Over the course of the past few months, I’ve suddenly revitalized those warm feelings I had for my long lost cactus. Every day I look at my pots of basil (now over 1 foot high), green onions, rosemary, cilantro and spearmint and I smile from the depths of my heart.

I check my grow light and the angle of the sun to make sure everybody is getting enough brightness. I say a little “hello” and a proud “good morning”. I dip in the organic plant food and water so preciously, from the camel-like rosemary to the water-guzzling mint.

I stand tall and proud with a tremendous sense of accomplishment. Yes, they are only a few easy-to-grow herbs, but let’s remember, I am a reformed cactus killer. Today, I am a new man. I have faced my fears and conquered. I have not run from my failures but battled them head on. I have not hid from the monster that lurks in the darkest corner of our souls but, rather, invited him over for tea and crumpets. Basil crumpets and mint tea.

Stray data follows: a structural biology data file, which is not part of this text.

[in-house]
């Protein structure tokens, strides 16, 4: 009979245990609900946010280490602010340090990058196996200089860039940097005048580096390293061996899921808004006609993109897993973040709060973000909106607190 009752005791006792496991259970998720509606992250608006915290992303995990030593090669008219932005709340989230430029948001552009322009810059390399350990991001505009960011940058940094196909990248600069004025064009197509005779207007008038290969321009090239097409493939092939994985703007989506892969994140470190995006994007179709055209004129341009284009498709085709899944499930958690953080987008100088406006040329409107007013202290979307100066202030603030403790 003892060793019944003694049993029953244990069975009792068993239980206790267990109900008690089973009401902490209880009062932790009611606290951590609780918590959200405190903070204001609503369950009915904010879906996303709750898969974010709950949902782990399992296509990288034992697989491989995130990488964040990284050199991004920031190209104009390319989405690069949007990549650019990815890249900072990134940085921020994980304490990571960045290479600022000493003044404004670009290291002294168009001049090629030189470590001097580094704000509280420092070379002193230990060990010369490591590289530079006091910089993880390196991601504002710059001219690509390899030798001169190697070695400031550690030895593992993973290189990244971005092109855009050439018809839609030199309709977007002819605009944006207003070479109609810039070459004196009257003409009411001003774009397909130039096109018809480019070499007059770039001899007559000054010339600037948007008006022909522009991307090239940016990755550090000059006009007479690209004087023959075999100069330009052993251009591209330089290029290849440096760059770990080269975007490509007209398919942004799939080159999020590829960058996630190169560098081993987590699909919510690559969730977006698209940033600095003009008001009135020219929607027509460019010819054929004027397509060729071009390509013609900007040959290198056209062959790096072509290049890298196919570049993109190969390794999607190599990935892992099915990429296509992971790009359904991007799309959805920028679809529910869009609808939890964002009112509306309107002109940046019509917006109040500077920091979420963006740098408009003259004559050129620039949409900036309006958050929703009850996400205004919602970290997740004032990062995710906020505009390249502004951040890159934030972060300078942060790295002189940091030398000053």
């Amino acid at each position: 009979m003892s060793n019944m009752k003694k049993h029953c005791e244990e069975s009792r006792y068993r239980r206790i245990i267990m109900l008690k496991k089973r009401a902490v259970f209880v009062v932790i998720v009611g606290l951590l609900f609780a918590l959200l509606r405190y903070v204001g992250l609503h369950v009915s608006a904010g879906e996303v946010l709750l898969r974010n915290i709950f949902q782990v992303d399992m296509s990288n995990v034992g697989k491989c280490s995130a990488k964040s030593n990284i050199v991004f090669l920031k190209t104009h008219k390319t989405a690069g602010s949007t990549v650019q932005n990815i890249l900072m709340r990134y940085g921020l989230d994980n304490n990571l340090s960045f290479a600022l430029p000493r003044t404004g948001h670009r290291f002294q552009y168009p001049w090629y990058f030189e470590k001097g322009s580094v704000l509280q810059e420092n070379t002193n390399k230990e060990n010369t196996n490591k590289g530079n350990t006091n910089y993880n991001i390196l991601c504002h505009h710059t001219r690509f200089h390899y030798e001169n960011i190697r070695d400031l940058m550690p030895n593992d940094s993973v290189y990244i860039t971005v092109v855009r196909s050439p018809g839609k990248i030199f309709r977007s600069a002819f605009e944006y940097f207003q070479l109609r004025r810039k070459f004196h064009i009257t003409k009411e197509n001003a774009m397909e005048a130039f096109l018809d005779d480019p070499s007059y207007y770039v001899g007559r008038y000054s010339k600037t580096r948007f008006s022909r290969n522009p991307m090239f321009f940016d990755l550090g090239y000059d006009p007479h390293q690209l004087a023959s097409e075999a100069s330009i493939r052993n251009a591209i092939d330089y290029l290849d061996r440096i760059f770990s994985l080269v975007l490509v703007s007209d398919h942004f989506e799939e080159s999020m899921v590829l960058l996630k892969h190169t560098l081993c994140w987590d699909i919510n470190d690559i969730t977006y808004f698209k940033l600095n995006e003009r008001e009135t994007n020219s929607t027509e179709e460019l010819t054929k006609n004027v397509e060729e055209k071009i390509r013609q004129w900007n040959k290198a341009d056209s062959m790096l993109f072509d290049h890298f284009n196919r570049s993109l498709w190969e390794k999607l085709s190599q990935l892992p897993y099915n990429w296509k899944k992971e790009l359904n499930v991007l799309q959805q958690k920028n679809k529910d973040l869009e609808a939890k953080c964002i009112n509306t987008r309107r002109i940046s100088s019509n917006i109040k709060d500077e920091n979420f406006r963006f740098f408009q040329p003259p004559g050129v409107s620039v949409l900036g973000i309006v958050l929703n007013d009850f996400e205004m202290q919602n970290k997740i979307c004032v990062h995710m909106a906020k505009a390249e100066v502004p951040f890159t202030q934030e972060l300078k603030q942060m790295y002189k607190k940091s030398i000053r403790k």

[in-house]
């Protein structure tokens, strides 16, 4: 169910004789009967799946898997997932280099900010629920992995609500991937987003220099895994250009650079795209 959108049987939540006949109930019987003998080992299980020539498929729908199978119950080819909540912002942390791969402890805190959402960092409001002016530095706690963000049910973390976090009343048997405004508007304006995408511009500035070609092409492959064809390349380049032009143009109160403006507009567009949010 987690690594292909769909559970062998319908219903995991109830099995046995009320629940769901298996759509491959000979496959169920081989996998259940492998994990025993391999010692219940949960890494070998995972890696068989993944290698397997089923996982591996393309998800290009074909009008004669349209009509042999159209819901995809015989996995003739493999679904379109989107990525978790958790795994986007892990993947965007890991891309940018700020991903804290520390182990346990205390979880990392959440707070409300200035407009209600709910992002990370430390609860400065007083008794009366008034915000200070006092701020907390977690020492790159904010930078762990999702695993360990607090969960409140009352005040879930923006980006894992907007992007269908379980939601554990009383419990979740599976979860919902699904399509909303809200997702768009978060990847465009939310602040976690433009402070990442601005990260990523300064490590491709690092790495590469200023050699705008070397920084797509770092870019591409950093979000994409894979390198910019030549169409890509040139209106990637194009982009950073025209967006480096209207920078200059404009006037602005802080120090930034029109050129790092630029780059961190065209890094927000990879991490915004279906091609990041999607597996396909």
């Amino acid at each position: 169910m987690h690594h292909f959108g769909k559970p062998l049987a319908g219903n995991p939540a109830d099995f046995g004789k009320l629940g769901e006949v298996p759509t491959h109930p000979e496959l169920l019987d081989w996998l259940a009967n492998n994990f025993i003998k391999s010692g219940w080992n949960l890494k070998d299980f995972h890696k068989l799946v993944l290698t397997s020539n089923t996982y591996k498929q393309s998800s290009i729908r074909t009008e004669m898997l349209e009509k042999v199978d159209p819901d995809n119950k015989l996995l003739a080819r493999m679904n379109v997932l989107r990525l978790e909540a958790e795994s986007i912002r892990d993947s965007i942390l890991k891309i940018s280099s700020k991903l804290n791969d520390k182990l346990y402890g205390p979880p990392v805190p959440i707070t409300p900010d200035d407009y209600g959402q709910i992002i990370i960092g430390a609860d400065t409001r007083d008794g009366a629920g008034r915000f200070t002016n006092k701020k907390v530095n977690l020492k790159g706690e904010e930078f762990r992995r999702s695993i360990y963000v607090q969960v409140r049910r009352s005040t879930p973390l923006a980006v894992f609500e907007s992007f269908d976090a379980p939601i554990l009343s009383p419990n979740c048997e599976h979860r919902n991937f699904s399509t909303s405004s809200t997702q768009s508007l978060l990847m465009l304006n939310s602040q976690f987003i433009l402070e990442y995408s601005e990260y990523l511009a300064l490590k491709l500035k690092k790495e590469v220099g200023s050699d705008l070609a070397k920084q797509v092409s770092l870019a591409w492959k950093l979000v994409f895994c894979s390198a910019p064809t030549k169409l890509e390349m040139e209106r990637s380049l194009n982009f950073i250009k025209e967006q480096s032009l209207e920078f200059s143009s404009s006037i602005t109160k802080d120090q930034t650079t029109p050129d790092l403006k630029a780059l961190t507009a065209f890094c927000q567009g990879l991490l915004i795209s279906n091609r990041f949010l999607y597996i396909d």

Fresh. From my garden.

Re: The Story Of The Basil And The Green Onion

What a great story. Was it painful to tear the leaves from their stems to use them in food? You must have been so attached to them!

Re: The Story Of The Basil And The Green Onion

Funny you mention that… it is STILL painful! it feels like chopping the arms off my children. i think i need plant therapy.

Re: The Story Of The Basil And The Green Onion

Love the story. Made me laugh out loud.

Re: The Story Of The Basil And The Green Onion